Johns Hopkins Magazine - April 1994 Issue

Health & Medicine

Research Findings and News: Memorable imaging, etc.

Knowing when to operate for prostate cancer

Since the advent of the PSA test (which measures blood levels of prostate specific antigen), urologists can now detect even the smallest of prostate cancers. There has been concern, however, that some men with very small cancers (not detectable on a rectal exam) might undergo surgery unnecessarily: maybe their cancers would always remain small and innocuous. Now, physicians at the Johns Hopkins Medical Institutions report that a set of pre-operative screening tests can predict which small prostate cancers are likely to grow larger and more menacing, and which are not.

It is common knowledge among urologists that many prostate cancers lie indolent for years, possibly forever. "The trick," says pathologist Jonathan Epstein, "is to try to identify the more aggressive ones from the more indolent. If you are going to operate on everyone over age 70 who has prostate cancer, you would have to line up almost every man in that age group." But the vast majority would die of heart attacks or stroke or some other cause before the prostate cancer harmed them, Epstein says. The new guidelines may help limit prostate surgery to those men who really need it.

Urologists now screen patients for prostate cancer with a rectal exam and the PSA test. Elevated levels of PSA can indicate cancer. But a healthy man or a man with an insignificant tumor can also have an elevated level. In the February 2 Journal of the American Medical Association, Epstein, director of urology Patrick Walsh, MarnŽ Carmichael, and Charles Brendler report that the use of three tests--the PSA, along with the PSA density test (which compares the concentration of PSA to the size of the prostate) and a needle biopsy of the prostate--can distinguish significant from insignificant tumors.

The guidelines were based on a study of 157 men with nonpalpable prostate cancer who had surgery to remove the prostate. Epstein and his colleagues examined the pathology of the tumors that had been removed. Sixteen percent were insignificant. The team then asked whether, by analyzing the pre-operative screening tests (the PSA tests and needle biopsy) alone, without direct tumor analysis, they could have predicted which patients would have significant tumors.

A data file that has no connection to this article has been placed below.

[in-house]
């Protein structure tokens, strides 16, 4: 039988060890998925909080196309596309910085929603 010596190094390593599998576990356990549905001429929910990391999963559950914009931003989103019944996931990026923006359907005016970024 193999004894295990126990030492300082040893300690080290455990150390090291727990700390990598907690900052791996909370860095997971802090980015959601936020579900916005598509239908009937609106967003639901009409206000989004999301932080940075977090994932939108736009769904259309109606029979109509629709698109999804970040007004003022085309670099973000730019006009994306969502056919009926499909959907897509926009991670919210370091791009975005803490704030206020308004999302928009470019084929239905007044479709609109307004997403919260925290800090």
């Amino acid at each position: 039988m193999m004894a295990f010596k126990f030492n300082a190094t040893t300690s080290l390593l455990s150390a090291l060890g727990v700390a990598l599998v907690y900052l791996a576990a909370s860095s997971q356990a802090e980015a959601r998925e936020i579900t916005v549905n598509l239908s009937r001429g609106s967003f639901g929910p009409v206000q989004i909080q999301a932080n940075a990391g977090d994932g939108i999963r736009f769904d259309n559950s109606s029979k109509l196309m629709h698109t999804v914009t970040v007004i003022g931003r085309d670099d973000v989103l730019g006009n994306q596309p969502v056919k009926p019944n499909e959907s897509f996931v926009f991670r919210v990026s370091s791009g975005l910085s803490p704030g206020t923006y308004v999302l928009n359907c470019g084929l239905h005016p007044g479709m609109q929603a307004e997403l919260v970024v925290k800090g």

The trio of tests picked out about 70 percent of the men who had significant tumors. Of the 30 percent the tests missed, says Epstein, "only two men had a fair amount of tumor." The rest had just enough to put them over the borderline of what is considered significant. "But none of these patients is going to be lost [without immediate treatment]," says Epstein, because the patients can be followed via "watchful waiting," a strategy that includes PSA tests every six months and a biopsy every year. Even for the two men with more advanced tumors, the disease would be caught in time.

Men in their 70s and older are not likely to benefit from aggressive treatment, say the doctors. Men in their late 60s who have small, incidental cancers are good candidates for watchful waiting, while those younger than 60 are good candidates for surgery. --MH

After a stroke, what kills the brain cells?

The most likely cause of brain cell death after a stroke is an enzyme that helps repair DNA, Johns Hopkins researchers report in a February 4 article in Science. They are beginning animal studies to prevent stroke injury by inhibiting the enzyme, after successful tests in vitro.

It had been known that large quantities of the neurotransmitter nitric oxide are lethal to brain cells, but not precisely how. Now, using cultured rat neurons to reproduce "a stroke in a dish," a research team led by post-doctoral fellow Jie Zhang teased out a key detail of the process, which is serpentine: After a stroke, a flood of nitric oxide in the form of free radicals is released. These attack brain cells, particularly the DNA.

The cells begin to repair their DNA by producing the enzyme PARS--poly (adeno-sine 5'-diphosphoribose) synthetase. So far, so good. PARS, however, is unusual in that it prepares DNA for repair by taking energy from the cell. When PARS is activated for a long period, the cell becomes depleted of energy and dies.

In the research, cultured brain cells treated with nitric oxide showed high death rates. But when PARS was shut down in these cultures, by using drugs such as benzamide, cell death was significantly reduced--sometimes by almost half. The more PARS was inhibited, the less cell death took place.

"Other situations where nerve cells are injured, such as Alzheimer's, may also involve DNA damage and too much PARS," says co-researcher Ted Dawson, assistant professor of neurology. "This could be the pathway, for example, for amphetamine toxicity." The federally supported research took place in the laboratory of neuroscientist Sol Snyder. --EH

Neuroscientists visualize neural communication

Using a technique called calcium imaging, Hopkins neuroscientists have developed a way to see the independent functioning of synapses--the junctions between neurons that transmit information. "We can use this technique to investigate mechanisms of learning and memory," says Timothy Murphy, a post-doc at the School of Medicine.